Khayelitsha - My Home

Mother Africa
Peacock Theatre

The Company Credit: Mother Africa
Handstand, balance and Rolla Rolla artist Mohamed Tadei Mohamed Credit: Mother Africa
Unicyclist Baraka Juma Feruz Credit: Mother Africa
Khayelitsha dancers Credit: Mother Africa

This is a show that blends traditional circus acts with street dance and lively music that has an African beat. This isn’t the sawdust world of ringmaster, spangled leotards, feathered frills and glittery glamour. It’s set instead in the busy marketplace of a South African township close to Cape Town, though these performers come from Guinee, Ethiopia, Ghana, Zimbabwe and Tanzania as well as from South Africa.

Khayelitsha (a Xhosa word that means “new home”) developed in the mid-'80s as a result of forced relocation under the apartheid era Group Area Act. A shanty town ranging from cardboard shacks to new brick builds, it now houses 400,000 people, nearly half of them under 20. Things aren’t easy, power cuts common and opportunity rarely knocks, but life is colourful and vibrant. Here, among the street traders, with workmen digging up the roadway, a party seems to be in progress with bursts of lively dancing and people showing off skills that leave their watchers gaping.

It is driven by music, lively African rhythms on keyboard, percussion and blaring brass with added colour from the kora, a long-necked cross between harp and lute associated mainly with West Africa. Some booty shaking, a few seconds of balletic pirouetting though mainly lively street dance but when they dance together, though they keep time and follow choreography, it’s idiosyncratic and full of personality. It’s a party, they are having a good time, and that atmosphere is infectious.

Though there may be competition between the vendors selling shirts or food or coffee, there is that same friendly interaction between market place spectator and circus act and performers sometimes seem as surprised at what they achieve as their audience.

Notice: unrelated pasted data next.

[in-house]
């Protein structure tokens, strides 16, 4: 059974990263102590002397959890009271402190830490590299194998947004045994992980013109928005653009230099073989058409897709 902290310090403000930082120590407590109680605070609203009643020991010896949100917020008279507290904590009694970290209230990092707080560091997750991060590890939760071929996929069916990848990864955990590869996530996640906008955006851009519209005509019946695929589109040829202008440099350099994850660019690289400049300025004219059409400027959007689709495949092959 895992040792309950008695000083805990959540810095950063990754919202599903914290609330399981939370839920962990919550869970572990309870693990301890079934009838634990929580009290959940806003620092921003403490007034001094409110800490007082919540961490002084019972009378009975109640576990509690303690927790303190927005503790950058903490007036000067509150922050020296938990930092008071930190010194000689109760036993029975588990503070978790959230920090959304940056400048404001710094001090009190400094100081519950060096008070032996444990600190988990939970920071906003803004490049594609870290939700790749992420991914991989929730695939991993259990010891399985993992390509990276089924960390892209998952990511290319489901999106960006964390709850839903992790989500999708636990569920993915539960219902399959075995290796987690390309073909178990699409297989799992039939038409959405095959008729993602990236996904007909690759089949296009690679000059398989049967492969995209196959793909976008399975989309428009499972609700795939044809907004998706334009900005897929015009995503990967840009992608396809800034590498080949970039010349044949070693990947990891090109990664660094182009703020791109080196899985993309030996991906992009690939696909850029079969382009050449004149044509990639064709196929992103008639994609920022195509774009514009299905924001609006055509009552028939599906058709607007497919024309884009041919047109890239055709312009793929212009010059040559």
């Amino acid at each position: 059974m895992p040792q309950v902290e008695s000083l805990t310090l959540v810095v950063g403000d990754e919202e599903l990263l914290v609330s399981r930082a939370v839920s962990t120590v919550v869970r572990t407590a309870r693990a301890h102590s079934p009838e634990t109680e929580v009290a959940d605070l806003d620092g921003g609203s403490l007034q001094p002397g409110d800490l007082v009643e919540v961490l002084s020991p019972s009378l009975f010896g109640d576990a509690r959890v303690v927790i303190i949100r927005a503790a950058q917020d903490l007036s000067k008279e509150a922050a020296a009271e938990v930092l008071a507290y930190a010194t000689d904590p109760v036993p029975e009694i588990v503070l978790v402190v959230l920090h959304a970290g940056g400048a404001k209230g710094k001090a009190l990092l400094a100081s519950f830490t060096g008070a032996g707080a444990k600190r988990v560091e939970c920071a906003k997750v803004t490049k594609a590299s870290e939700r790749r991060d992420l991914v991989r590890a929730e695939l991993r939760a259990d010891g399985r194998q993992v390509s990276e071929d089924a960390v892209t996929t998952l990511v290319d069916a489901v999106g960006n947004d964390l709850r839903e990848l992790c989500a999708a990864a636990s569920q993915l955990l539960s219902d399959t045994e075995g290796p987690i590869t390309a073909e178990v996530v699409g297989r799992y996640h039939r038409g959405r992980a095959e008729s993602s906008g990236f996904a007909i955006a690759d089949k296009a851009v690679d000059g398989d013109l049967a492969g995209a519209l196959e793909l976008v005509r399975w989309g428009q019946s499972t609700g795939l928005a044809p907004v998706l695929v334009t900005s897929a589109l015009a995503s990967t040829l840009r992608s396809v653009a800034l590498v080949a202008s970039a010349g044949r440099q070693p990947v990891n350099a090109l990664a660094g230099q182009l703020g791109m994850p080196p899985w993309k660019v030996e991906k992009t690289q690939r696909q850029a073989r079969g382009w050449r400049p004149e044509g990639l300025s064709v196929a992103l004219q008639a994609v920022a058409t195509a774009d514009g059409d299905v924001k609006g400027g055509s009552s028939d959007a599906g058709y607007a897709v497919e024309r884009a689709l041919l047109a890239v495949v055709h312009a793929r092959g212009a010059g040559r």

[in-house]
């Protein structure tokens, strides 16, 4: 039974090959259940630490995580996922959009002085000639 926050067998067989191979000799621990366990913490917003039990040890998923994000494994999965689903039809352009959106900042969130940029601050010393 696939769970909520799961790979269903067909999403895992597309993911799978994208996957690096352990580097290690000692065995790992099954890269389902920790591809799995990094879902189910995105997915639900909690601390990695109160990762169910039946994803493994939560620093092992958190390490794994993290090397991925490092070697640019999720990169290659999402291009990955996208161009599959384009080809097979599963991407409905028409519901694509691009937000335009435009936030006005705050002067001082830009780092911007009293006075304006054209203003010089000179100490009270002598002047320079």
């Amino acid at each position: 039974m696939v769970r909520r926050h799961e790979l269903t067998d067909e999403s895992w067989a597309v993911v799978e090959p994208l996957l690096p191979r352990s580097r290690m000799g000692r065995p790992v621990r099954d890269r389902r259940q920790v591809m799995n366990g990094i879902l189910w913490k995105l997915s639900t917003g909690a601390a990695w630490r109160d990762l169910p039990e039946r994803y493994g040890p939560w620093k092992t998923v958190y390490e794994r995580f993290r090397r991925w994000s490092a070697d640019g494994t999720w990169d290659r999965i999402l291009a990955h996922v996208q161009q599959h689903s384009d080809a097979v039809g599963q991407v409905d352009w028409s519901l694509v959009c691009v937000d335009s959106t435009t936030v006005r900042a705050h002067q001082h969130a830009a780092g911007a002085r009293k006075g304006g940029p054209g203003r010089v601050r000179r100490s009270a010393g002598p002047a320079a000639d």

With the atmosphere established, a tailor measuring women for dresses and ironing in the background, others at work or going to it, young girls playing, a small boy on a bicycle, a dance develops with everyone clacking bricks together. This isn’t a show where you just watch skill; it draws you into the excitement.

When the girls start swirling hoops, the party really gets going. Firehiwot Bayelgn Tefera has them spinning around her body then on arms and legs as well: five in motion; then, when she stops, she’s loaded with more and suddenly is simultaneously spinning a dozen.

Baraka Juma Ferouz now rides in on a unicycle and follows that display of skill by mounting one that is three connected wheels high, but that isn’t enough for this township. These people produce one where the seat has a crooked pole mount; it’s an unbalanced zigzag. He not only masters riding that but when they toss three dumbbells up to him he juggles them while still maintaining both movement and balance.

Baraka ends his set on a bike with a tiny wheel, a castor really, its seat just of the ground, a feat that I suspect may be even more difficult to perfect, careering around the stage on it.

Next, Mohamed Tadei Mohamed begins his balance act. He starts first with hand stands on raised apparatus, his long legs graceful, his body beautiful, then changes to a single pole and makes not just a head stand balance but maintains equilibrium as he catches rings thrown up to him and soon has them spinning on all four limbs.

Back to the double support and a handstand and those bricks heard clacking earlier come in handy. He catches them alternately and with each pair adds height until, when all are used up, he sweeps them all away and maintains the handstand as he drops downward.

Abere Alemayehu Debebe now comes on with Firehiwot and buys straw hats from a street vendor. Soon they are wearing them not just on heads but hands and shoulders and elbows and flicking them around between their body parts and each other in rapid motion.